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Guidance Note of the Use of Victims’ Images 2016

2021-04-09T16:36:12+02:00By |

A face can tell a million stories and over the years humanitarian campaigns have relied on the use of imagery to raise awareness, raise funds and mobilise support. Over time a very strong link has developed between humanitarian assistance and imagery. In particular, the faces of victims are often used as part of victims’ voice to communicate their stories or a means to reinforce a message. This “humanitarian narrative” has been and continues to be used to bridge the distance between the victim and the audience, allowing the stories to be heard and making the stories more accessible. Using victims’ images and often, the misuse of such images, raise important ethical questions. Hence, one must evaluate closely whether such use is acceptable and that the victims’ best interest should be the primary consideration and their autonomy and rights must be respected at all times.

Sharing Our Strengths | John Frame

2021-04-09T16:32:14+02:00By |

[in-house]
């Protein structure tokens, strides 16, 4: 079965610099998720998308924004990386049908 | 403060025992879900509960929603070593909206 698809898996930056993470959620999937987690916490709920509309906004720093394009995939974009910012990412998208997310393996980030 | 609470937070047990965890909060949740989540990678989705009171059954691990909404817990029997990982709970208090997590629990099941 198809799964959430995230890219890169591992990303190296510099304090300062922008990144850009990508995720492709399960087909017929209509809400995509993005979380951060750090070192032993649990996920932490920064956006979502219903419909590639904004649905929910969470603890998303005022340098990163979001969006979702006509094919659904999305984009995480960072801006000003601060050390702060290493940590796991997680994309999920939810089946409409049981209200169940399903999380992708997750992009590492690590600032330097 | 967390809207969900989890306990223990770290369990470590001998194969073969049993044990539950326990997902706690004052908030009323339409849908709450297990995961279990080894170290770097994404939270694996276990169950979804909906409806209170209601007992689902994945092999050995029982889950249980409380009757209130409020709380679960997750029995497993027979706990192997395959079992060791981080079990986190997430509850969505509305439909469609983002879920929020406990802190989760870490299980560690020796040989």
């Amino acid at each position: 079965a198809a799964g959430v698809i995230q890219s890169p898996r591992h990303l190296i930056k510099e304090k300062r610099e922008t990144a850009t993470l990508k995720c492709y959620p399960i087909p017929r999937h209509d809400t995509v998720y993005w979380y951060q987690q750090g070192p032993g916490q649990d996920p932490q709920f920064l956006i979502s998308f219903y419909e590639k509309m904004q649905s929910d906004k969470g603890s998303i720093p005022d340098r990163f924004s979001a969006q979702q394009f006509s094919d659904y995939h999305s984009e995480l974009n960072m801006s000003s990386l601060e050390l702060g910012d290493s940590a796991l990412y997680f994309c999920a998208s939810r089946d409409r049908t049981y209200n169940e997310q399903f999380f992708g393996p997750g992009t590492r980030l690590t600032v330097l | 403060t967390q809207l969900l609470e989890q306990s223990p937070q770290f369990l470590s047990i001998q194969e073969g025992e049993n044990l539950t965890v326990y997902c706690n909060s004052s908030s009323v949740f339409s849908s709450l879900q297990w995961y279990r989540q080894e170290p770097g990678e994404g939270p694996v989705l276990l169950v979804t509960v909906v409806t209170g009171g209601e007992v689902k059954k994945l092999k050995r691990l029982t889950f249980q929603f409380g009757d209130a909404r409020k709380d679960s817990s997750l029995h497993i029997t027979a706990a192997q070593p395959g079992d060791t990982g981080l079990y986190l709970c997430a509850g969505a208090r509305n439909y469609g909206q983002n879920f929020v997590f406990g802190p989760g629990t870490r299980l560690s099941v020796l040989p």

Understanding similarities and differences between faith-based and non-faith-based anti-trafficking NGOs with Recommendations for Improved Partnership and Effectiveness. This study contributes knowledge about anti-trafficking faith-based and non-faith-based NGOs—how they compare in their goals and mission􏰀, why they do what they do, the care philosophies and services that they have, and how they can work together. This report is based on research conducted in Cambodia on anti-trafficking Christian faith-based organisations (FBOs) and non-faith-based NGOs, as well as collaboration after the study to present the findings (with recommendations) in an accessible and helpful way to a global audience of anti-trafficking professionals.

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